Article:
Their hiring comes as publishers like Condé Nast are looking for ways to develop other sources of revenue amid declining print readership and ad sales. Ecommerce presents a significant opportunity to convert readers into shoppers, especially for Condé Nast's esteemed magazine brands that deliver high-income audiences to prestige brands.
It's not clear whether Condé Nast will create its own subscription box of curated products to rival Stitch Fix, but it's easy to imagine the possibilities of partnering with another company on a co-branded service.
Who wouldn't want to receive a monthly package from Vogue, filled with dresses, shirts and socks handpicked by Anna Wintour?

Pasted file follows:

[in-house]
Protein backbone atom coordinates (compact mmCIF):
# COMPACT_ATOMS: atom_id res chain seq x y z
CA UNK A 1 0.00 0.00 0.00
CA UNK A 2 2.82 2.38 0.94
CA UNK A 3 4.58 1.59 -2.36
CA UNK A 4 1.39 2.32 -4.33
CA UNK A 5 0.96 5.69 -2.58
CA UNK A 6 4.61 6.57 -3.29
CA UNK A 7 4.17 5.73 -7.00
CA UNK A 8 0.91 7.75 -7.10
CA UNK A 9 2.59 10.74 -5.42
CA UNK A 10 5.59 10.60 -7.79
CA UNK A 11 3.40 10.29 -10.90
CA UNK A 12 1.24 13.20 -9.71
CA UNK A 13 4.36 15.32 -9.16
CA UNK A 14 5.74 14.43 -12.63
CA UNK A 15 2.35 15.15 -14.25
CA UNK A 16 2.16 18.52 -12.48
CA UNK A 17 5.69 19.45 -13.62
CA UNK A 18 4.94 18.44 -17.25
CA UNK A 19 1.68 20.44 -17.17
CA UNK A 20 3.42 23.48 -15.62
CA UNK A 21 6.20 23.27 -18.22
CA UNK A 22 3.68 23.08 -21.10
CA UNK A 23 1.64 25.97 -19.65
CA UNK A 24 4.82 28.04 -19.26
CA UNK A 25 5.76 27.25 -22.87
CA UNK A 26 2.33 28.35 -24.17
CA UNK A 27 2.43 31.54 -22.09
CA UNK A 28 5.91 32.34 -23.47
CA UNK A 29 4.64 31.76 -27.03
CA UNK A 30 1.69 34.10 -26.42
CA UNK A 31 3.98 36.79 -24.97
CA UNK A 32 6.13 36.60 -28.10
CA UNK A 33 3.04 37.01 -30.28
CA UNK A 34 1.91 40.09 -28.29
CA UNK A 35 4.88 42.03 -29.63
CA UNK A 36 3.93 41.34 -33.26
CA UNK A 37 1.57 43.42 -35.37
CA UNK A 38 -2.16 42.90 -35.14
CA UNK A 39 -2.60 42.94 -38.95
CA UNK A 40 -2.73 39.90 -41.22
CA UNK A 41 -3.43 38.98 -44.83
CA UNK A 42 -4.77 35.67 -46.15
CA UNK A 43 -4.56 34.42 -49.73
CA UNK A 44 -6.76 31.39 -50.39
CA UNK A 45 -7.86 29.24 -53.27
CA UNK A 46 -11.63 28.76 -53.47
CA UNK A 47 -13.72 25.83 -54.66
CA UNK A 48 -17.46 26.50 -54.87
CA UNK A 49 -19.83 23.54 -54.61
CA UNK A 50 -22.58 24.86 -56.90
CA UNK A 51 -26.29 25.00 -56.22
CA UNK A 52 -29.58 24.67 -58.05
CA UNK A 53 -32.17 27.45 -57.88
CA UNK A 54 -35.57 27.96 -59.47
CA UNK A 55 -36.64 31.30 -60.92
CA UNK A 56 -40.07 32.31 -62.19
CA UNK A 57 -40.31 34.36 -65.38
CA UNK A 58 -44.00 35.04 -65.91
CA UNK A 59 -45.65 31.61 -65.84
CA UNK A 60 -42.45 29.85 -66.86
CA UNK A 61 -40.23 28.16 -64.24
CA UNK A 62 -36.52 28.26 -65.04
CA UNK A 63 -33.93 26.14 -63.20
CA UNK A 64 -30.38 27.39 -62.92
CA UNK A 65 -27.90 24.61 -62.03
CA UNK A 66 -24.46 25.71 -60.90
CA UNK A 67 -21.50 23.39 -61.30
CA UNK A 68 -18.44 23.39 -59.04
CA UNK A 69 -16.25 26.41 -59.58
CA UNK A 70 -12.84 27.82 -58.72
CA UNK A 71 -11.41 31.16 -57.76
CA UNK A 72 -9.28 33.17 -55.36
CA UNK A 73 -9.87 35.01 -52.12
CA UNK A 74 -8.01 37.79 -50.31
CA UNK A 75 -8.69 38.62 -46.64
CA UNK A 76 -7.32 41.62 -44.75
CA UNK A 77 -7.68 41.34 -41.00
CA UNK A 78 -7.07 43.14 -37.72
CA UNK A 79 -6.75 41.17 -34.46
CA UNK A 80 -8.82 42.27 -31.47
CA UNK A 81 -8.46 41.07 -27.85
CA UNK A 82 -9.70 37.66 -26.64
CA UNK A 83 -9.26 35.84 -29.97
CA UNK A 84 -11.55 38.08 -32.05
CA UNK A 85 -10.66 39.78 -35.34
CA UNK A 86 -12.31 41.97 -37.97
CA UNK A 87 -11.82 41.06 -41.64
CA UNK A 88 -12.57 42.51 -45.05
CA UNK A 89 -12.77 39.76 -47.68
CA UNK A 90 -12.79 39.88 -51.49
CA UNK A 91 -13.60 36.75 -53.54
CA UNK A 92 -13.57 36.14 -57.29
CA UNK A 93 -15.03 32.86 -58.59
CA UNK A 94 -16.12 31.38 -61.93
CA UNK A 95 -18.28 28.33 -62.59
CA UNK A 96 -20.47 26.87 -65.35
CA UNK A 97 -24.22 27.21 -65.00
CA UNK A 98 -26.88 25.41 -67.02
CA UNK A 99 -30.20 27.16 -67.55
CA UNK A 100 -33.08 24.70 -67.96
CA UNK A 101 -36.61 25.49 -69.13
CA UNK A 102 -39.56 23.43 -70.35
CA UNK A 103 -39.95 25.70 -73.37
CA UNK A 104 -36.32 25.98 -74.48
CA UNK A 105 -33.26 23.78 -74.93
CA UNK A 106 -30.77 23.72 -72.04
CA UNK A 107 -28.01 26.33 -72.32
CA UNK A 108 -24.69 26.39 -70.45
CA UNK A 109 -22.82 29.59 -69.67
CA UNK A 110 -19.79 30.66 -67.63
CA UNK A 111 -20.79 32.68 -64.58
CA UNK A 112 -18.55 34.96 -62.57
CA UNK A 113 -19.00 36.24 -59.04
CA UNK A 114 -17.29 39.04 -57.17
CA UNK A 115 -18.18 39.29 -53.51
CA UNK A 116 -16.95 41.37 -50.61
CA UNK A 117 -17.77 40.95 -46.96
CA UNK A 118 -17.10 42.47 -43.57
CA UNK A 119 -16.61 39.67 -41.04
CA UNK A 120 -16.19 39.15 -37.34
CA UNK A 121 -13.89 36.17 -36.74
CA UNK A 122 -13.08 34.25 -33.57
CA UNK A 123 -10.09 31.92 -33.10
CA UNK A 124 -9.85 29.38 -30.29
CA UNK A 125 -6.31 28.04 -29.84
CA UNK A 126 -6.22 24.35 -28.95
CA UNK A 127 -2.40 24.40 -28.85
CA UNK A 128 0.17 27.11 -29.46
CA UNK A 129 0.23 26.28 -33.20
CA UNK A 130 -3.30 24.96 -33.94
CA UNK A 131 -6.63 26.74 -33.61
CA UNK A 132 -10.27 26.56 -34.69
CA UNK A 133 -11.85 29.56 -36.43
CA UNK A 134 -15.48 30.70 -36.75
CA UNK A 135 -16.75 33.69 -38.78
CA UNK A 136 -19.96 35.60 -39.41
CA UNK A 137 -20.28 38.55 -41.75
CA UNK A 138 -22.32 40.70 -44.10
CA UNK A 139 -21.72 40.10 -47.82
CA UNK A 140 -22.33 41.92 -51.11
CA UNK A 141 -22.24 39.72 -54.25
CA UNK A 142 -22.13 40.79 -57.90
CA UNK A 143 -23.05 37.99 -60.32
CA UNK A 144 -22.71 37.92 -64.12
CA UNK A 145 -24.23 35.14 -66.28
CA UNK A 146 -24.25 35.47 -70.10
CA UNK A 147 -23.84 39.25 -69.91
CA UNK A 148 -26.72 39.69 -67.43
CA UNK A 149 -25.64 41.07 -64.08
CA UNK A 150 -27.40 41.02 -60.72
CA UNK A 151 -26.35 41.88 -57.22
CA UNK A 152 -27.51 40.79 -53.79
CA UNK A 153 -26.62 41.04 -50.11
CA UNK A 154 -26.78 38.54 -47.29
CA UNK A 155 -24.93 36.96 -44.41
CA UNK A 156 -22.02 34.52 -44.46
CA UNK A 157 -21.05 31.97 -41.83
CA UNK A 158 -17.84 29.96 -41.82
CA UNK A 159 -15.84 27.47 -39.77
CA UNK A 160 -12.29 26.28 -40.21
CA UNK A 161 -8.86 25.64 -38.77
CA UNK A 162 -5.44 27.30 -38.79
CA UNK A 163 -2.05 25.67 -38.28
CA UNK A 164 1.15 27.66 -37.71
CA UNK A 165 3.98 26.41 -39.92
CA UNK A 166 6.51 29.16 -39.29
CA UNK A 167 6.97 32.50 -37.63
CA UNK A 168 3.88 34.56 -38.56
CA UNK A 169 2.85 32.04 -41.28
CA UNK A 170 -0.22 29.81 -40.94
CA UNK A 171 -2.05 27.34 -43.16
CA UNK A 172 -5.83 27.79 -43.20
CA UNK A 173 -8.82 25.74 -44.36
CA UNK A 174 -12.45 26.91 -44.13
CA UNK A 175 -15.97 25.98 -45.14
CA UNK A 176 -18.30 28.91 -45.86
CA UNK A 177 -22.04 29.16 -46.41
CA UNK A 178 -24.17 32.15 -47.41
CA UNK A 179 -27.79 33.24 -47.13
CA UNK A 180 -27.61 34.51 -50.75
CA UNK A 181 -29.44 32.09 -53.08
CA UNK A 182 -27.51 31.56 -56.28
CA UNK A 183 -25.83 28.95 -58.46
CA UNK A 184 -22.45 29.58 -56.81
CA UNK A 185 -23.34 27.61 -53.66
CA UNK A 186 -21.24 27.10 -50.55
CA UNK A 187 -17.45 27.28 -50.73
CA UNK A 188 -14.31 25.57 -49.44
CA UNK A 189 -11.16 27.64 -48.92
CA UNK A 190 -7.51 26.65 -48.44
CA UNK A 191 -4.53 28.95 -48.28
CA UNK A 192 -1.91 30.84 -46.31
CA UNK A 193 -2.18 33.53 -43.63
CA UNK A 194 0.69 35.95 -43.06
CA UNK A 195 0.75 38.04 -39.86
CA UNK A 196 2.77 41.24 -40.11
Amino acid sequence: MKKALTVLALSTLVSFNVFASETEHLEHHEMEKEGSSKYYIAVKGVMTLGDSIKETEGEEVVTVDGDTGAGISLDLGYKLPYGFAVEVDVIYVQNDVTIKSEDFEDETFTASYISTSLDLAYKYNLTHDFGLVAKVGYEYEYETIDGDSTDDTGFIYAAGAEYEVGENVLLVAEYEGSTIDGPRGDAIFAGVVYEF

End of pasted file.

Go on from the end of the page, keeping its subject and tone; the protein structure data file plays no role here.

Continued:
Revenue from retailing activities including ecommerce is enticing, but publishers need to be cautious about avoiding the potential risks. Earlier this year, magazine publisher F+W Media filed for bankruptcy, blaming its attempt to build an ecommerce business as a major mistake.
The company had tried to parlay its enthusiast titles, which included Popular Woodworking and Artists Magazine, into a business of selling arts and crafts supplies — to disastrous effect. While the titles could boast they had a dedicated audience for their content, that loyalty didn't translate into online sales.
People shop around for bargains or similar products. Any ecommerce venture needs to answer a single question: What do we have that Amazon doesn't?